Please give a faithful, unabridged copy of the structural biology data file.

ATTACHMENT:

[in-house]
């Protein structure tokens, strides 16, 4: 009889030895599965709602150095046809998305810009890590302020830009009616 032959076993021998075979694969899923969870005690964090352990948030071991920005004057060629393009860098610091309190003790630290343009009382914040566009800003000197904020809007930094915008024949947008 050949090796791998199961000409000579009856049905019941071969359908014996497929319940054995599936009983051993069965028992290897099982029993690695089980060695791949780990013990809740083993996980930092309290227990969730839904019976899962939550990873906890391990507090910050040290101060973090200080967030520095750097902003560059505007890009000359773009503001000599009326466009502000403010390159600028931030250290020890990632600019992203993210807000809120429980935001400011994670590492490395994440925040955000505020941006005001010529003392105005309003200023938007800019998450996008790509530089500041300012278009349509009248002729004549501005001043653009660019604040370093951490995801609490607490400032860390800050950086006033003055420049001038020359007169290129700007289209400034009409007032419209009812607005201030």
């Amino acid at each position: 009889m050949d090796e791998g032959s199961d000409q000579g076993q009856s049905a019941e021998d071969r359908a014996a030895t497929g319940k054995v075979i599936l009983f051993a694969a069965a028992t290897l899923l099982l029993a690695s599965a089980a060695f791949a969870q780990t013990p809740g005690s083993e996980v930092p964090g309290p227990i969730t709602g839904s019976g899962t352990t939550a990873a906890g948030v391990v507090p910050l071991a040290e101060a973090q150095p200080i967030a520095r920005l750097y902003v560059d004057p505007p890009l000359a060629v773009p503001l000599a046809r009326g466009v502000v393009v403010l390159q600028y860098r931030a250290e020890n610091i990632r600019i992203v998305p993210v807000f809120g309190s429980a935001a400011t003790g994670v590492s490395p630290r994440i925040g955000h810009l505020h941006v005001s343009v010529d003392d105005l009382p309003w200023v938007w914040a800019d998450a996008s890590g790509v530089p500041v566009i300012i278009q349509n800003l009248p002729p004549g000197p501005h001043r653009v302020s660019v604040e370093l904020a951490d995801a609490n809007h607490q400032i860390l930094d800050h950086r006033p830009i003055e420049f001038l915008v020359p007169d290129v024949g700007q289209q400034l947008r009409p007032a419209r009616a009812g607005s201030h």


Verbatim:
[in-house]
């Protein structure tokens, strides 16, 4: 009889030895599965709602150095046809998305810009890590302020830009009616 032959076993021998075979694969899923969870005690964090352990948030071991920005004057060629393009860098610091309190003790630290343009009382914040566009800003000197904020809007930094915008024949947008 050949090796791998199961000409000579009856049905019941071969359908014996497929319940054995599936009983051993069965028992290897099982029993690695089980060695791949780990013990809740083993996980930092309290227990969730839904019976899962939550990873906890391990507090910050040290101060973090200080967030520095750097902003560059505007890009000359773009503001000599009326466009502000403010390159600028931030250290020890990632600019992203993210807000809120429980935001400011994670590492490395994440925040955000505020941006005001010529003392105005309003200023938007800019998450996008790509530089500041300012278009349509009248002729004549501005001043653009660019604040370093951490995801609490607490400032860390800050950086006033003055420049001038020359007169290129700007289209400034009409007032419209009812607005201030």
């Amino acid at each position: 009889m050949d090796e791998g032959s199961d000409q000579g076993q009856s049905a019941e021998d071969r359908a014996a030895t497929g319940k054995v075979i599936l009983f051993a694969a069965a028992t290897l899923l099982l029993a690695s599965a089980a060695f791949a969870q780990t013990p809740g005690s083993e996980v930092p964090g309290p227990i969730t709602g839904s019976g899962t352990t939550a990873a906890g948030v391990v507090p910050l071991a040290e101060a973090q150095p200080i967030a520095r920005l750097y902003v560059d004057p505007p890009l000359a060629v773009p503001l000599a046809r009326g466009v502000v393009v403010l390159q600028y860098r931030a250290e020890n610091i990632r600019i992203v998305p993210v807000f809120g309190s429980a935001a400011t003790g994670v590492s490395p630290r994440i925040g955000h810009l505020h941006v005001s343009v010529d003392d105005l009382p309003w200023v938007w914040a800019d998450a996008s890590g790509v530089p500041v566009i300012i278009q349509n800003l009248p002729p004549g000197p501005h001043r653009v302020s660019v604040e370093l904020a951490d995801a609490n809007h607490q400032i860390l930094d800050h950086r006033p830009i003055e420049f001038l915008v020359p007169d290129v024949g700007q289209q400034l947008r009409p007032a419209r009616a009812g607005s201030h």